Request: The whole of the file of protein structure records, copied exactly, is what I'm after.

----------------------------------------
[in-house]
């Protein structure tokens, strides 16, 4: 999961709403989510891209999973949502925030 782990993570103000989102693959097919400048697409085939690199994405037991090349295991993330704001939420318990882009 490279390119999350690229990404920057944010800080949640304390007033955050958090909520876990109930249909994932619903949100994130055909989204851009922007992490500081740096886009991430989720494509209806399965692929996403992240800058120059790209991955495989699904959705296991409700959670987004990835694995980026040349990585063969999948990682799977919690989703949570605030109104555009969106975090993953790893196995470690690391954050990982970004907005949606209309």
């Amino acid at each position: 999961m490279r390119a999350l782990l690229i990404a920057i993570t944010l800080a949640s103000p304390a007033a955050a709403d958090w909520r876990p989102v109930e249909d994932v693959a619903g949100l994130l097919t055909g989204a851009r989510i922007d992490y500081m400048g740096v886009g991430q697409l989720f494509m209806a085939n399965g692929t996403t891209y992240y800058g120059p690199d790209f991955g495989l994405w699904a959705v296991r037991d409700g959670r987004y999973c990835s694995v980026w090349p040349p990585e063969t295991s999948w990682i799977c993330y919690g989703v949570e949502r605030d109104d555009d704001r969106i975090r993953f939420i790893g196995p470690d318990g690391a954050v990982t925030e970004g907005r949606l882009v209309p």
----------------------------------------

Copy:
[in-house]
């Protein structure tokens, strides 16, 4: 999961709403989510891209999973949502925030 782990993570103000989102693959097919400048697409085939690199994405037991090349295991993330704001939420318990882009 490279390119999350690229990404920057944010800080949640304390007033955050958090909520876990109930249909994932619903949100994130055909989204851009922007992490500081740096886009991430989720494509209806399965692929996403992240800058120059790209991955495989699904959705296991409700959670987004990835694995980026040349990585063969999948990682799977919690989703949570605030109104555009969106975090993953790893196995470690690391954050990982970004907005949606209309």
């Amino acid at each position: 999961m490279r390119a999350l782990l690229i990404a920057i993570t944010l800080a949640s103000p304390a007033a955050a709403d958090w909520r876990p989102v109930e249909d994932v693959a619903g949100l994130l097919t055909g989204a851009r989510i922007d992490y500081m400048g740096v886009g991430q697409l989720f494509m209806a085939n399965g692929t996403t891209y992240y800058g120059p690199d790209f991955g495989l994405w699904a959705v296991r037991d409700g959670r987004y999973c990835s694995v980026w090349p040349p990585e063969t295991s999948w990682i799977c993330y919690g989703v949570e949502r605030d109104d555009d704001r969106i975090r993953f939420i790893g196995p470690d318990g690391a954050v990982t925030e970004g907005r949606l882009v209309p």